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The Attest Function - The assertion of the subject matter of another party through an examination, a review, or an agreed-upon procedures

report. Examination - Limits the amount of information risk (by adding credibility) in the financial statements by expressing a professional opinion to a low level with reasonable (positive) assurance through open-ended scope of evidence gathering. Review - Includes an examination to a lesser extent and limits information risk to a moderate level with limited (negative) assurance through limited scope of evidence gathering. "We are not aware of any material modifications necessary to make the F/S present fairly...". Meant to serve smaller businesses that cannot afford examination (audit). Agreed-Upon Procedure - Looks at the procedures required and can vary in risk and assurance. Assertion - What someone puts forth as fact. Also, it is a determination of the valuation of the accounts being looked at by auditors. Contemporary Auditing - Internal control systems, sampling, and fraud detection. Types of Audits - Financial audits are audits of financial accounting information of an entity. Compliance audits are dependent on verifiable data and recognized criteria or standards, such as laws and regulations. Operational audits look at a specific unit of an organization to determine its performance. Types of Auditors - Financial audits are completed by government accountability office auditors who audit government contractors. Compliance audits: Internal Revenue Agents. Operational audits: internal auditors. Statements on Auditing Standards - These are the top level authority in the practice of auditing. These are a series of pronouncements on auditing by the Auditing Standards Board. They currently only apply to nonpublic companies since the establishment of the PCAOB, however, the old standards were adopted and are acceptable standards. General Standards - 1. The auditor must have adequate technical training and proficiency to perform the audit. This includes a technical knowledge of the industry in which the client operates, college education, participating in continuing education programs, and public accounting experience. 2. The auditor must maintain independence in mental attitude in all matters relating to the audit. This means they must conduct themselves in a manner in which the public will have no reason to doubt their independence. The auditor is impartial without bias. 3. The auditor must exercise due professional care in the performance of the audit and the preparation of the report. This means that auditors will perform every step in an alert and diligent manner. Standards of Fieldwork - 1. The auditor must adequately plan the work and must properly supervise any assistants. This is accomplished through proper discussions with the client over the extent and scope of the audit. 2. The auditor must obtain a sufficient understanding of the entity and its environment, including its internal control, to assess the risk of material misstatement of the financial statements, whether due to error or fraud, and to design the nature, timing, and extent of further audit procedures. Where the risk of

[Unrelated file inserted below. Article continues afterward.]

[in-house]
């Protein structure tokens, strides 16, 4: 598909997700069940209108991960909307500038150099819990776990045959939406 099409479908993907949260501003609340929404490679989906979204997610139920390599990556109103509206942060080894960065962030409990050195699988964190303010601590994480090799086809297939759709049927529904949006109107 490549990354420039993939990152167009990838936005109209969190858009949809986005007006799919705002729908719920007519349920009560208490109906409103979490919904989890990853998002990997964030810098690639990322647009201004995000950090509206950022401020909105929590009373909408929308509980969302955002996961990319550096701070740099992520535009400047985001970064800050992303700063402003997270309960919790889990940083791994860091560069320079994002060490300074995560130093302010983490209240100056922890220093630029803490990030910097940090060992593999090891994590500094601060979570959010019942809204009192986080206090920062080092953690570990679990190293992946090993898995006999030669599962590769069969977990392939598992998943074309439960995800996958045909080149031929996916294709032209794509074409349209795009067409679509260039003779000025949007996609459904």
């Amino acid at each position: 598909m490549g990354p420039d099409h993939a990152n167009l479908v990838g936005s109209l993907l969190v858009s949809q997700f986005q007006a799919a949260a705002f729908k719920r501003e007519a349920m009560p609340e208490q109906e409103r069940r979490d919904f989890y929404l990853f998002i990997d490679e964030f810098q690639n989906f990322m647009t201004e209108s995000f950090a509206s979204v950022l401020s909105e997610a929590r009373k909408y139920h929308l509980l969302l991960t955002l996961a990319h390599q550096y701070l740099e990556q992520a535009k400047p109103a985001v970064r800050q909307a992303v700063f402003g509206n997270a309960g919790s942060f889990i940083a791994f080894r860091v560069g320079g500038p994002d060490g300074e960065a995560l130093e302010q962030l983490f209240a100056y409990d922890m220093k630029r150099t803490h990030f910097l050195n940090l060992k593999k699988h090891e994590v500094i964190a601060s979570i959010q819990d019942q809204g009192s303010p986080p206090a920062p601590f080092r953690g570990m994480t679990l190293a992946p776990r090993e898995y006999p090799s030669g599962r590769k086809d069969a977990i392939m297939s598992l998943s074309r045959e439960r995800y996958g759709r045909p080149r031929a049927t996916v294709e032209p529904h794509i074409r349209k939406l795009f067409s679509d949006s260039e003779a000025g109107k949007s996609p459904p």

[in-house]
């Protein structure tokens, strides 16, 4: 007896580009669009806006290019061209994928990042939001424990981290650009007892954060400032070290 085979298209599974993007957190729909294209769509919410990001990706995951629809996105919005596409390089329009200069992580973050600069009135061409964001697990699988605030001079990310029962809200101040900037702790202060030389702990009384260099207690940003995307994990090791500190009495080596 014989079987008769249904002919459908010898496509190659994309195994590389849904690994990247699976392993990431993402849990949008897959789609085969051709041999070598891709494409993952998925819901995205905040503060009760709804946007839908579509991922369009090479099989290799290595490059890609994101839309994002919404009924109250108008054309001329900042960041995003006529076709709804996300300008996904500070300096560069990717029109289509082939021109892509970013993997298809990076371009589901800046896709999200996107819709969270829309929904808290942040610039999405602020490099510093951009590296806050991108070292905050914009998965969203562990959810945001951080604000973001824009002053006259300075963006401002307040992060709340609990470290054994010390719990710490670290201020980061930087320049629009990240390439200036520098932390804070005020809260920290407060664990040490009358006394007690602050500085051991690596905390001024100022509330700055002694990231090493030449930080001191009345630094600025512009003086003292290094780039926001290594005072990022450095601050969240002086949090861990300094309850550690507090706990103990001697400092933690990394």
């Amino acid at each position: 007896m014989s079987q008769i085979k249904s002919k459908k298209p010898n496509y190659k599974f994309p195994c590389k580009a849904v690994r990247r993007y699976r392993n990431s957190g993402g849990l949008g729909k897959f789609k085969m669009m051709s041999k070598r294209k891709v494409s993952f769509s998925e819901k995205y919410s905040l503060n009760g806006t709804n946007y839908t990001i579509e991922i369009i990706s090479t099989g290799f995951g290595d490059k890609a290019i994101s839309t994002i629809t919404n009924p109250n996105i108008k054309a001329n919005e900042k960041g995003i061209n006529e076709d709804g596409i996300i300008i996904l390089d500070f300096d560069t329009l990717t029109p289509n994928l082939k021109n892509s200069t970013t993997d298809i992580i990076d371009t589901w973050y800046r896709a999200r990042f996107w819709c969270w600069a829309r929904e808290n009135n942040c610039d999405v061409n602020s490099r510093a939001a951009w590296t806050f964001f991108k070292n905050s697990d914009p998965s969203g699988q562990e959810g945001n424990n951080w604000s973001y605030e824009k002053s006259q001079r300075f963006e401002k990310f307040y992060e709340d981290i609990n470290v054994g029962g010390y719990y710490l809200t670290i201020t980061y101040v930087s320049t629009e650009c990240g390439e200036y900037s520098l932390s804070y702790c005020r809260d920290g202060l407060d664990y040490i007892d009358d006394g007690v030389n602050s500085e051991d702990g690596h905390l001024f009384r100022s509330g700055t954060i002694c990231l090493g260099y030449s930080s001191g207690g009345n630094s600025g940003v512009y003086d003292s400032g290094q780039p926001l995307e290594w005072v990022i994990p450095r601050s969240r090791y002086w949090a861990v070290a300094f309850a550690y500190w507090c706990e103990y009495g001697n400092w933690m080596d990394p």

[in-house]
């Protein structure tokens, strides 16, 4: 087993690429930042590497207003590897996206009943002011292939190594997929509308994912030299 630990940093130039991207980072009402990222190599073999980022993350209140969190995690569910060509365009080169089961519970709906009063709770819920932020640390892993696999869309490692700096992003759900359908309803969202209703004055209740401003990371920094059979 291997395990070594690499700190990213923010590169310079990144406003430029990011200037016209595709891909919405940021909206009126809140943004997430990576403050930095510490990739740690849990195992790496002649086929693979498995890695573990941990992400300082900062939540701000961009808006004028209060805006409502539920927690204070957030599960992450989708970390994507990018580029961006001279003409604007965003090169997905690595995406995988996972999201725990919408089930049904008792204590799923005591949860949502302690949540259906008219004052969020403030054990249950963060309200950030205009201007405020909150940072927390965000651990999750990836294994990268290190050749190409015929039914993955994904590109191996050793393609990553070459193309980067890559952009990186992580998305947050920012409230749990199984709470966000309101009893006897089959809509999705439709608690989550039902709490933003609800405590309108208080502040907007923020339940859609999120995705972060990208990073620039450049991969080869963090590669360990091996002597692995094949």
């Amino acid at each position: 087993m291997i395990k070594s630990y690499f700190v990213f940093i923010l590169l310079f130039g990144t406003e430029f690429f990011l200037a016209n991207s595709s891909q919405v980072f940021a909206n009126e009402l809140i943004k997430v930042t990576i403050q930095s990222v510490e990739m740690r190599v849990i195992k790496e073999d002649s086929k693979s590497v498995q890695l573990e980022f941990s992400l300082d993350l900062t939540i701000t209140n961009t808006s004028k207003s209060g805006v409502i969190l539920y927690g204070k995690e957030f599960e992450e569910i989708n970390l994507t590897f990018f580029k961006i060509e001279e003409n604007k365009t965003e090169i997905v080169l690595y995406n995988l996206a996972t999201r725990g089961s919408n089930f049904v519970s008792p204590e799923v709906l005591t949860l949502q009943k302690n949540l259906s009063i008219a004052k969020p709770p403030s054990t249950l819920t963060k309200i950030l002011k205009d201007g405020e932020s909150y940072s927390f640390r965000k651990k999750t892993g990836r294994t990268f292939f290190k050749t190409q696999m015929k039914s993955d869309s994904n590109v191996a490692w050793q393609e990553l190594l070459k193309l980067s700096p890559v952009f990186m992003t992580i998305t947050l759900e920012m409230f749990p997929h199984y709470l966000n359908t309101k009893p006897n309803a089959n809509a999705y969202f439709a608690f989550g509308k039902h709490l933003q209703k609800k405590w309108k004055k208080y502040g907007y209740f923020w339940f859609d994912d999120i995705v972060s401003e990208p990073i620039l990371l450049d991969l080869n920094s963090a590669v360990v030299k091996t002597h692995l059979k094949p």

material misstatement is high, the auditors must plan and perform more extensive audit procedures. 3. The auditor must obtain sufficient appropriate audit evidence by performing audit procedures to afford a reasonable basis for an opinion regarding the financial statements under audit. Reporting Standards - 1. The auditor must state in the auditor's report whether financial statements are presented in accordance with generally accepted accounting principles (GAAP). 2. The auditor must identify in the auditor's report those circumstances in which such principles have not been consistently observed in the current period in relation to the preceding period. 3. When the auditor determines that informative disclosures are not adequate, the auditor must so state in the auditor's report. These disclosures are stated as the endnotes to the financial statements. 4. The auditor must either express an opinion regarding the financial statements, taken as a whole, or state that an opinion cannot be expressed, in the auditor's report. When the auditor cannot express an overall opinion the auditor should state the reasons therefore in the auditor's report. In all cases where an auditor's name is associated with financial statements, the auditor should clearly indicate the character of the auditor's work, if any, and the degree of responsibility the auditor is taking, in the auditor's report. Auditing Procedures - Auditing procedures are more detailed, but less authoritative, guidelines on audit problems. Guidance on procedures can be obtained from appendixes to SASs, AICPA Audit and Accounting Guides, and AICPA auditing Statements of Position. Most auditing procedures are not required. Professional skepticism - Professional skepticism involves having a questioning mind and a critical assessment of the evidence presented throughout the audit process (AU 230.07). Independence - Independence means being impartial without bias with respect to the client so that the auditor is ultimately impartial. Structure of "Standard" Audit Report - The "standard" audit report for an unqualified opinion has three paragraphs. The introductory paragraph clarifies the responsibilities of management and the auditors in regards to financial statements. The scope paragraph describes the nature of the audit. The opinion paragraph provides a concise statement of the auditors' opinion based on the audit (41). Qualified Opinion - Indicates some limitation on the scope of the audit (when auditor is unable to gain access to all evidence necessary: circumstantial is nobody's fault, client imposed is when the client will not let the auditor look into a certain area of business) or when one or more items in the financials are not presented in accordance to GAAP (includes the words except for). Adverse Opinion - States that the financials are not fairly presented because they contain a pervasively material departure from GAAP. Disclaimer of opinion - Issued if the auditor is unable to determine the overall fairness of the financials (46). The auditors do not express an opinion.